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At Lewis funeral, Obama calls for renewing Voting Rights Act

At Lewis funeral, Obama calls for renewing Voting Rights Act

Former President Barack Obama used Rep. John Lewis funeral on Thursday to issue a stark warning that the voting rights and equal opportunity the late civil rights icon championed are under increasing threat heading into the 2020 election.

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ATLANTA Former President Barack Obama used Rep. John Lewis funeral on Thursday to issue a stark warning that the voting rights and equal opportunity the late civil rights icon championed are under increasing threat heading into the 2020 election.

Obama, speaking from the pulpit of the church that Martin Luther King Jr. once led, called on Congress to renew the Voting Rights Act, which the Supreme Court diminished in 2012.

You want to honor John, lets honor him by revitalizing the law that he was willing to die for, Obama said.

Obama endorsed ending the Senate filibuster if that is whats needed to pass an overhauled voting law. The first Black president called the procedural hurdle that effectively requires 60 votes to pass major legislation a Jim Crow relic, referring to the segregation era.

The Democratic-led House has adopted a sweeping rewrite of the Voting Rights Act, and Democrats want to name the act after Lewis. But it faces opposition in the Republican-led Senate.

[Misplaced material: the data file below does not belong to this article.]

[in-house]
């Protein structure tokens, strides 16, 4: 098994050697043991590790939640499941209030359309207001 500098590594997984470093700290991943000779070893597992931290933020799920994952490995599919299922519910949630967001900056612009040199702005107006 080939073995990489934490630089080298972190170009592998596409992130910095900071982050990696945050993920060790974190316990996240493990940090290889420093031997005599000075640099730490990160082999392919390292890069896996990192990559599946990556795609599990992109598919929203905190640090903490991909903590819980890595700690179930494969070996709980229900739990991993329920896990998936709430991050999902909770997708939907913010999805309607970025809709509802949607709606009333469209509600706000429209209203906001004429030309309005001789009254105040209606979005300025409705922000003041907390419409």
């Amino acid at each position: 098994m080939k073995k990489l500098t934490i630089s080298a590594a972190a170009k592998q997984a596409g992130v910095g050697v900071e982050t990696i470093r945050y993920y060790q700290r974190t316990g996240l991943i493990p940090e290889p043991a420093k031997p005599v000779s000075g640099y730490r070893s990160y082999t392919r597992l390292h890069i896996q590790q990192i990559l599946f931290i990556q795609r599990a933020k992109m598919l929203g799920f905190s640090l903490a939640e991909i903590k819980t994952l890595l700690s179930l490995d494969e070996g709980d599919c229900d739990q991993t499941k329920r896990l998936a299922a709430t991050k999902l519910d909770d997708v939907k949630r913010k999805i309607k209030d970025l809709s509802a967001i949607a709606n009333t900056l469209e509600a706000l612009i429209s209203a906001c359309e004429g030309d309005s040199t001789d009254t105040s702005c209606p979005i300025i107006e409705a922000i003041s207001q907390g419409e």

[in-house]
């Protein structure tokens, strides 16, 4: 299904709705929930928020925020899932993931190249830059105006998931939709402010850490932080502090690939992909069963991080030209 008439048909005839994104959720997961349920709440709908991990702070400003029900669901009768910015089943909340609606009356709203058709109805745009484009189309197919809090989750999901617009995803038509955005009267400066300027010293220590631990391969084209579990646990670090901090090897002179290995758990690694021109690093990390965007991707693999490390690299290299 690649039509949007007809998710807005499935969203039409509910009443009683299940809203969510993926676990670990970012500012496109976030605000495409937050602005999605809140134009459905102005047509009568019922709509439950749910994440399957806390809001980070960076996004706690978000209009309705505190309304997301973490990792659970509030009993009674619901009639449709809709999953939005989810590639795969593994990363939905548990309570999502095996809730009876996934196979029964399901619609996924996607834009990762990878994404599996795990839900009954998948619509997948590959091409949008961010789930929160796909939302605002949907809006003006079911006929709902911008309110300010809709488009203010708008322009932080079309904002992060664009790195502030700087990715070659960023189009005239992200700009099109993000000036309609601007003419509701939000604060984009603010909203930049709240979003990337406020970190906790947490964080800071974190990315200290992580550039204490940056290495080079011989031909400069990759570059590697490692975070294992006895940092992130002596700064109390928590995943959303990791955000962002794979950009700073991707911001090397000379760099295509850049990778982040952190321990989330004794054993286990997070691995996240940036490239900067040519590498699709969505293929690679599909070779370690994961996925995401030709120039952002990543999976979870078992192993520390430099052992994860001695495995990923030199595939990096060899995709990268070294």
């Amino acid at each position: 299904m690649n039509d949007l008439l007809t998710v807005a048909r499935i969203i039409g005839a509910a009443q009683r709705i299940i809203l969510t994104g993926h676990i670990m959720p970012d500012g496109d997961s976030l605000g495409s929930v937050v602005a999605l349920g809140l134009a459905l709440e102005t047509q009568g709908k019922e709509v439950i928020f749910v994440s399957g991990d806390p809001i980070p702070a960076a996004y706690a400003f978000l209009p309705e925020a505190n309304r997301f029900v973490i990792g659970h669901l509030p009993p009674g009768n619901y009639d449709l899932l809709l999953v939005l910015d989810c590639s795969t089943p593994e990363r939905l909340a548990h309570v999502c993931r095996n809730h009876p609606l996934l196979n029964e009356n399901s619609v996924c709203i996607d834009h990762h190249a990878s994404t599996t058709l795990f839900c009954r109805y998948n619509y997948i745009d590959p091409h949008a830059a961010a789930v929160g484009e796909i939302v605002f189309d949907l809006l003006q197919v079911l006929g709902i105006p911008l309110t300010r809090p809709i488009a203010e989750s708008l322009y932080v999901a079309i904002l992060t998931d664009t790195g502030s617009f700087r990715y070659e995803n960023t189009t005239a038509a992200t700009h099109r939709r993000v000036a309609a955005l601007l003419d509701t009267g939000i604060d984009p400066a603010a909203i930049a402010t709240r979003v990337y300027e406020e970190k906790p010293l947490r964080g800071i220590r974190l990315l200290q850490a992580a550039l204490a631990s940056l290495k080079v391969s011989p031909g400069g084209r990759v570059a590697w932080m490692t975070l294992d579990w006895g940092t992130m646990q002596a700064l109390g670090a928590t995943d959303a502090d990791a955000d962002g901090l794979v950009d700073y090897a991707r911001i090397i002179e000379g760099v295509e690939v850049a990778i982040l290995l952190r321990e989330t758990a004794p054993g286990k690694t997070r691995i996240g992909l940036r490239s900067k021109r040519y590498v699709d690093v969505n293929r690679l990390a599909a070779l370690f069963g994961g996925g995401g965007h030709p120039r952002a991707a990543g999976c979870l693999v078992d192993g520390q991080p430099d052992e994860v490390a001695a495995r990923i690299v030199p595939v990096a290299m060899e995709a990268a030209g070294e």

Obama did not name President Donald Trump or any GOP congressional leaders, and he noted that the original Voting Rights Act of 1965 and its renewal over the years have drawn Republican and Democratic votes in Congress and been signed by presidents from both parties.

But, he said, There are those in power doing their darnedest to discourage people from voting by closing polling locations and targeting minorities and students with restrictive ID laws.

Obamas eulogy for Lewis came hours after Trump suggested delaying the November election, something he doesnt have the authority to do. Trump has falsely claimed that increased use of mail-in ballots because of the coronavirus pandemic will threaten the elections legitimacy.

Lewis, who died July 17 at the age of 80, was among the youngest leaders of the civil rights movement. He was the youngest speaker at the 1963 March on Washington, where King delivered his I Have a Dream speech. He was an original member of the Freedom Riders, activists who challenged segregated bus lines in Southern states, and he was badly beaten by Alabama State Troopers in 1965 as he led a voting rights march in Selma, Alabama.

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Obama awarded Lewis the Medal of Freedom in 2011.

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  • First Published: July 31, 2020, 5:40 AM IST
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